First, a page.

NEW DELHI: The Supreme Court on Tuesday issued an “extraordinary order” to stay the implementation of the three disputed farm laws and set up a panel of four agriculture experts to talk to all stakeholders and report back to the court within two months. A bench headed by CJI S A Bobde stayed till further orders the Farmers (Empowerment and Protection) Agreement of Price Assurance and Farm Services Act; Farmers Produce Trade and Commerce (Promotion & Facilitation) Act; and the Essential Commodities (Amendment) Act.
“We are of the view that the constitution of a committee of experts in the field of agriculture to negotiate between the farmers’ bodies and the Government of India may create a congenial atmosphere and improve the trust and confidence of the farmers... a stay of implementation of all the three farm laws for the present may assuage the hurt feelings of the farmers and encourage them to come to the negotiating table with confidence and good faith,” the 11-page order by the three-judge bench read. The court’s order comes a day after pulling up the Centre for its poor handling of farmers’ agitation.
The bench also said that while the court doesn’t want to stifle a peaceful protest, “the extraordinary order of stay of implementation of the farm laws will be perceived as an achievement” and will encourage the agitating farmers to end their protest. Unlike on Monday, the Centre represented by Attorney General K K Venugopal and Solicitor General Tushar Mehta did not oppose the stay on the laws.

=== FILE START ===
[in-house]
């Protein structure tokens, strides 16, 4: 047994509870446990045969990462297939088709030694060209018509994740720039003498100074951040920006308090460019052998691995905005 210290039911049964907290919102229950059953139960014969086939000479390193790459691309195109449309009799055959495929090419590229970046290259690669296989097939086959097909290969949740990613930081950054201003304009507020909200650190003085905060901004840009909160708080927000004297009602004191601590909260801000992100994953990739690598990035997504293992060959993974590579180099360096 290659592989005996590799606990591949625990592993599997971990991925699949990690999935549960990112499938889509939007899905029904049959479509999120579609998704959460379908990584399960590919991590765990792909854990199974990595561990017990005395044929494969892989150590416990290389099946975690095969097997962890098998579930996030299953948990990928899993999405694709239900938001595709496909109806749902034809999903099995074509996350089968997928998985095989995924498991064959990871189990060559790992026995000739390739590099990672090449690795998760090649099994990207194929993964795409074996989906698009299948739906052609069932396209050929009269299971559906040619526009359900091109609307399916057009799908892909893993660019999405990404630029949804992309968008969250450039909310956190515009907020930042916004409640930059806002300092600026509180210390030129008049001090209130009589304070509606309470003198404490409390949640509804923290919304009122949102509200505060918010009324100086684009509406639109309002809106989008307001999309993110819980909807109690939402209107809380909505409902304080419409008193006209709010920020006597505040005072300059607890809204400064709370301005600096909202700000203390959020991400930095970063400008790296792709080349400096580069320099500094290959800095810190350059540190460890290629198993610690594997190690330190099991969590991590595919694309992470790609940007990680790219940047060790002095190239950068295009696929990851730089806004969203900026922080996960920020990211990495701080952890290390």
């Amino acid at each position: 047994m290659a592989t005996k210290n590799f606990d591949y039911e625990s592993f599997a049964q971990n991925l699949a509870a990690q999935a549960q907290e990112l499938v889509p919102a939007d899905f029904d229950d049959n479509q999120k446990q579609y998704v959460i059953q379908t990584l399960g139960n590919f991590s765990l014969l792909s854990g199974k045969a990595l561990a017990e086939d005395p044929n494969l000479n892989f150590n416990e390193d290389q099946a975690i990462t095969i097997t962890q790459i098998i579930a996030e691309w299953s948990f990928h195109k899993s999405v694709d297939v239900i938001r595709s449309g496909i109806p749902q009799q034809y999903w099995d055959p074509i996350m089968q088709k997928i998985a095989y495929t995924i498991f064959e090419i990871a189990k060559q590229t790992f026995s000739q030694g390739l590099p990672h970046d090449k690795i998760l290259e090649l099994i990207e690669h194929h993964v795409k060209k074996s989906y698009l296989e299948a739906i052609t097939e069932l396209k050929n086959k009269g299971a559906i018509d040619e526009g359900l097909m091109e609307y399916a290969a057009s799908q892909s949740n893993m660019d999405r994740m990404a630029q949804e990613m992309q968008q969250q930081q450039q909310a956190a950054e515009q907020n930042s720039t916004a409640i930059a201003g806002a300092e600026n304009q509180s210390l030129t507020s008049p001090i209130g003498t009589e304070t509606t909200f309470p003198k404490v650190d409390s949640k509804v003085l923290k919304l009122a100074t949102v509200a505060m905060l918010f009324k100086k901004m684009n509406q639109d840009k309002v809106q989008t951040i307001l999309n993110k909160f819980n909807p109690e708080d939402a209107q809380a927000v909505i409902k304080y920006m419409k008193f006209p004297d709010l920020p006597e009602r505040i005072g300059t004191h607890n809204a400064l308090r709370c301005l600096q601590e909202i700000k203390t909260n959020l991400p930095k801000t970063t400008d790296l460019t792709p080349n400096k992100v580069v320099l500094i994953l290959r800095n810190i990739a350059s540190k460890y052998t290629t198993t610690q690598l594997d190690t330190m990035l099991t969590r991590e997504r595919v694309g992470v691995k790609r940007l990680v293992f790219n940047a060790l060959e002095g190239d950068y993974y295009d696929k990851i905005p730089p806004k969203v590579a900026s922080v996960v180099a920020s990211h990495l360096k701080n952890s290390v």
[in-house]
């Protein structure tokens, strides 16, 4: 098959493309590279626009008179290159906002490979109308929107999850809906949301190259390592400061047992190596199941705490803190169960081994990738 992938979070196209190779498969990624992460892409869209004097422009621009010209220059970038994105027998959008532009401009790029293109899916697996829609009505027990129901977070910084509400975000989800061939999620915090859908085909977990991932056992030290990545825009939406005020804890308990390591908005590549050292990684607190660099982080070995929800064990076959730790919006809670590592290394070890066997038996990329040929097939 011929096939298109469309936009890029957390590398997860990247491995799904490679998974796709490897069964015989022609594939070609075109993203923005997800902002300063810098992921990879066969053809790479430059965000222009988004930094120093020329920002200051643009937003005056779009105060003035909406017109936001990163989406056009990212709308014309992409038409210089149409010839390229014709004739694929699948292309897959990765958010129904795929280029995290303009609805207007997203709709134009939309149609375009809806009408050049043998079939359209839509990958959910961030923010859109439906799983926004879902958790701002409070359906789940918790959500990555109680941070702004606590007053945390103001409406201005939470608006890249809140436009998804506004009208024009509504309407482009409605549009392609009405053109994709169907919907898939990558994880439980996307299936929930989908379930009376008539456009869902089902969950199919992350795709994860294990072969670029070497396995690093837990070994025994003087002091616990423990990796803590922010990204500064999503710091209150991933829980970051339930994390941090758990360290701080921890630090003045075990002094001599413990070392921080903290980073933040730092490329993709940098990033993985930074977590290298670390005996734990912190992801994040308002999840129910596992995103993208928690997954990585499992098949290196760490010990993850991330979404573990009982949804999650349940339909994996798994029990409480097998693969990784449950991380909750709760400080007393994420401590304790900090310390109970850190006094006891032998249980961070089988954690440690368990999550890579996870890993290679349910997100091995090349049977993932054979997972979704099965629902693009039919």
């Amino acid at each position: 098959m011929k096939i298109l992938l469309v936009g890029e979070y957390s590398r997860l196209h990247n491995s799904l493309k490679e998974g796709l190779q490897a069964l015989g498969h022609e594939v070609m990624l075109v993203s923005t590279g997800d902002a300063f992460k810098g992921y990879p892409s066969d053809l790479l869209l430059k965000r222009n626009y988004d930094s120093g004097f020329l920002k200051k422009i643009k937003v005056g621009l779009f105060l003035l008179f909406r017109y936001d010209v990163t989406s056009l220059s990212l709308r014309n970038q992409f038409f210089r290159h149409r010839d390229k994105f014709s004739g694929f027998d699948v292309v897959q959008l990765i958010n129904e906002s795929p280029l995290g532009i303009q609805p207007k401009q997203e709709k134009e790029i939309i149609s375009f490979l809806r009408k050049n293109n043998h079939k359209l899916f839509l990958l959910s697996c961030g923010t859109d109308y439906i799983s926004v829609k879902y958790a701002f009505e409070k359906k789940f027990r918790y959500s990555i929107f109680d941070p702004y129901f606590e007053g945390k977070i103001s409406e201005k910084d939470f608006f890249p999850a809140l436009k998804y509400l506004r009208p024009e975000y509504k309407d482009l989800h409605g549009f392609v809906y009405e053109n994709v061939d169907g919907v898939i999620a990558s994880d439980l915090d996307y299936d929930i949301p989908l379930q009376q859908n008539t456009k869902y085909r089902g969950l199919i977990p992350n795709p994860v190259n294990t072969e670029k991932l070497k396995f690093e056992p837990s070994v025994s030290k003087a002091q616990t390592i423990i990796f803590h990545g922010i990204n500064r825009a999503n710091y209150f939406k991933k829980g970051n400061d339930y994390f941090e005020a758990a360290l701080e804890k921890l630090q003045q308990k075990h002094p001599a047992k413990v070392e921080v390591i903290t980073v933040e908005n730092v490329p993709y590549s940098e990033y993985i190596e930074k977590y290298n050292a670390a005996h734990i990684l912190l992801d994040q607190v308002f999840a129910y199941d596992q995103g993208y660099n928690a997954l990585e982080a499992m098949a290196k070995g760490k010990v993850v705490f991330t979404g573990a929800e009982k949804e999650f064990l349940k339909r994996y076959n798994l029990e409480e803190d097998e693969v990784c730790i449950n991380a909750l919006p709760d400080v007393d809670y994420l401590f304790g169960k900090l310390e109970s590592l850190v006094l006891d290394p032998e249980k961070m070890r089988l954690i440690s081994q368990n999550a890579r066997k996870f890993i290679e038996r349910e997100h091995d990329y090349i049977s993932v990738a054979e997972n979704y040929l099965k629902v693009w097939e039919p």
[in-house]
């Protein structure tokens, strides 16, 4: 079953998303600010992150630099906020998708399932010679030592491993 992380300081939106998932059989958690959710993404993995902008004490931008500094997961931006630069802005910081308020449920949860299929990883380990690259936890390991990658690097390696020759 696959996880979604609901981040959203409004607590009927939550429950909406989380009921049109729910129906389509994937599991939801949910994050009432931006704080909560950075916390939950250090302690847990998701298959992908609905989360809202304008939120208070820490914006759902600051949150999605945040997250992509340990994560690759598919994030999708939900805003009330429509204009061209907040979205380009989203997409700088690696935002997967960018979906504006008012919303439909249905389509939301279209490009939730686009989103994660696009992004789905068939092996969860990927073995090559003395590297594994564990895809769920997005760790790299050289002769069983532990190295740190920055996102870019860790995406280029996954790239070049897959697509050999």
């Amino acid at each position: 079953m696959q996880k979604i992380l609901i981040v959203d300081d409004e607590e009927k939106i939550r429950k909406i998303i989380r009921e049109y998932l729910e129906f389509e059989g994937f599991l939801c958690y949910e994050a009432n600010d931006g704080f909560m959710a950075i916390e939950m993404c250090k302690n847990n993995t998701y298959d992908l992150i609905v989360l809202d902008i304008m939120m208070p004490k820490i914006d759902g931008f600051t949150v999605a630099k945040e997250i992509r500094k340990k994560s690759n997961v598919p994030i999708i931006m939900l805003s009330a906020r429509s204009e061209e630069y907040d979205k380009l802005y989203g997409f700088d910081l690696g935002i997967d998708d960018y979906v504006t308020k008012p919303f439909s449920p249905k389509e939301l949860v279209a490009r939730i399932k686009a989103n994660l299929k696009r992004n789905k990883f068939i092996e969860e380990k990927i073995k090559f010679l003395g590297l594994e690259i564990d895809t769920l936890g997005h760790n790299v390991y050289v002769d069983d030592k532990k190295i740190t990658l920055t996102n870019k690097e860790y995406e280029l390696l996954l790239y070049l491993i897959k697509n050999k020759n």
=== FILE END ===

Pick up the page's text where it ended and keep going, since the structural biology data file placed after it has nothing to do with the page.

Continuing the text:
The panel members are BKU (Mann) national president Bhupinder Singh Mann; Pramod Kumar Joshi, director, South Asia international Food Policy; agriculture economist Ashok Gulati; and Shetkari Sanghatana leader Anil Ghanwat (see box). The SC rejected advocate M L Sharma’s submission that farmers won’t talk to the panel. “If you want to agitate indefinitely, you can. Every person who is interested in solving the problem is expected to go before the committee. The committee will not punish you or pass any orders. It will submit a report to us,” it said.
The court said it is concerned about the validity of the laws and also about protecting the life and property of citizens affected by protests. The bench turned down farmers’ demand that the Prime Minister should approach them to hold negotiations and said, “We cannot ask the Prime Minister... he is not a party here.” The bench was surprised to learn that none of the three senior counsel appeared for the farmer unions Tuesday. “Where is (Dushyant) Dave? Yesterday he said he will get back today with the views of farmers unions. They have not logged in also,” the CJI remarked.